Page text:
PLAINFIELD TOWNSHIP, Mich. (WOOD) — On Friday, the day after a tornado ripped through Comstock Park, 88-year-old Gordie Hankinson climbed on his tractor.
Everyone was cleaning up, but Hankinson was one of only a few who remembered the 1956 Hudsonville-Standale tornado, West Michigan’s deadliest such storm. No one was killed nor injured in Thursday’s EF1 tornado. But it left behind plenty of destruction. It damaged Hankinson’s home and leveled pretty much everything around it. One tree landed on his garage.
“It was about 20 after 8, and all of sudden it got real windy,” Hankinson said. “I was in the house and all I could see was the stuff blowing on the windows. I got in the middle of the house in case the windows broke. … I started looking out and I saw my back shed there was gone..”
By Friday afternoon, as the symphony of chainsaws played across the Comstock Park area, Hankinson was climbing aboard his Kubota tractor. He yanked a broken branch from a black walnut tree out front and bulldozed piles of branches as his son and grandsons armed themselves with chainsaws.
“They told us if we get brush out and close to the road, they’ll take it and grind it up,” Hankinson explained. “So that’s what I’m working on, trying to get some of these piles pushed out there.”
He didn’t mind the hard work. It was good for him, he said.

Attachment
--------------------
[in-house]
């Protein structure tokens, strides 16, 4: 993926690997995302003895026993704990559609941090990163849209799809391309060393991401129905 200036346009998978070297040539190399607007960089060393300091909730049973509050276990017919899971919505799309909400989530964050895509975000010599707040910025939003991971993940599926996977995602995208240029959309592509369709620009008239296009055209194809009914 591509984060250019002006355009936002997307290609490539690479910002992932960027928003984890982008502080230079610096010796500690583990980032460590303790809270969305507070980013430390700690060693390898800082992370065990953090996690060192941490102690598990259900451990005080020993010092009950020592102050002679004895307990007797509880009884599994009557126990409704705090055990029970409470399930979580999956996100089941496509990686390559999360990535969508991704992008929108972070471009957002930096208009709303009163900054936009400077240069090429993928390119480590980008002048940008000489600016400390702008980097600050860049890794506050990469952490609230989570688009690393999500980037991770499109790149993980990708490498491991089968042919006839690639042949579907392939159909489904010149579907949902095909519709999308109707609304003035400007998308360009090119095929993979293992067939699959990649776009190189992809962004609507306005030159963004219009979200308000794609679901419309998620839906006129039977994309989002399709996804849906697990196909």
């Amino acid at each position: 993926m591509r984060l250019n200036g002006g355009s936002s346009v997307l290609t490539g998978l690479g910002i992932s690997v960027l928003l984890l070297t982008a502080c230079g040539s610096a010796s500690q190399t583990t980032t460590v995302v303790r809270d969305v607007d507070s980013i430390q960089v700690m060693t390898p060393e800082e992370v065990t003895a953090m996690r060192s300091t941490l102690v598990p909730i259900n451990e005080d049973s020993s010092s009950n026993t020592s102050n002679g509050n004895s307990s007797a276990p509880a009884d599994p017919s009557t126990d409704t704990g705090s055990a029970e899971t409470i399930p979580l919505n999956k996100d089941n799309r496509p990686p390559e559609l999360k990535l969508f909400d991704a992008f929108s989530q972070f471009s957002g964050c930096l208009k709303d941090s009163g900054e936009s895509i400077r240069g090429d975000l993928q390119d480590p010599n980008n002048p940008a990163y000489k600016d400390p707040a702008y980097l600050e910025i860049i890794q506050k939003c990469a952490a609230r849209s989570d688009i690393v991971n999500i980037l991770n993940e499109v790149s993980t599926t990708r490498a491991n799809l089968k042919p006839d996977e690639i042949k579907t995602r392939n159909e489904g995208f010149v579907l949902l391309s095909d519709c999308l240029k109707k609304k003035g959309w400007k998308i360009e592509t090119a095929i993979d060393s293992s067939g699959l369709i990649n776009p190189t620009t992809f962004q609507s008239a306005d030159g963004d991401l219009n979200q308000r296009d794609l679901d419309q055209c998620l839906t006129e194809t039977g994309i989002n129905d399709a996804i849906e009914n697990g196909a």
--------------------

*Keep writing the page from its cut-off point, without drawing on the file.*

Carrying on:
“I can eat more donuts,” he joked.
In a nearby neighborhood, crews were cleaning the glass from inside Barb Liszewski’s home, but nobody had touched the branch that pierced her garage.
She was home when the storm hit.
“Wind just started whipping, deck chairs started flying, my grill started flying and I said, ‘I’m in the basement.’ And I heard lots of crashing and breaking of glass,” she said.
The storm blew out seven windows, plus the glass in her front door.
Cleanup hadn’t started at the home of Anthony Jackson, who said the tornado pulled a patio umbrella out of his hand. His trampoline ended up in trees two doors down.
“I came out here to try to put an umbrella down so it wouldn’t fly away. And within seconds the wind just intensified and I had to let go of the umbrella,” Jackson said. “It went flying out of my hand.”
Among the crews cleaning up in a neighborhood near Pine Island Elementary School was the Comstock Park High School football team, just hours before its first game of the season versus Tri County High School.
It was the right thing to do, the players and their coach said.
“I hope an opportunity like this to help out people in need shows our kids the community that’s behind us and we can go out there and play for the name that’s across our chest,” head coach Doug Samuels said.
Running back Easton Hood said the team had already planned to do a team bonding session Friday.
“Instead we might as well bond while we can help our community,” he said, “like two in one, you know.”
“We’ve just seen a lot of things go down in the past 14 hours around there, and we just know how our community gives back to us in our games and such, and we just wanted to come here and show them that we’re here for them,” lineman Gabe Vasquez said.
Some neighbors were moved to tears.
“I just kind of lost it,” one neighbor said. “It’s CP strong. That’s what we are.”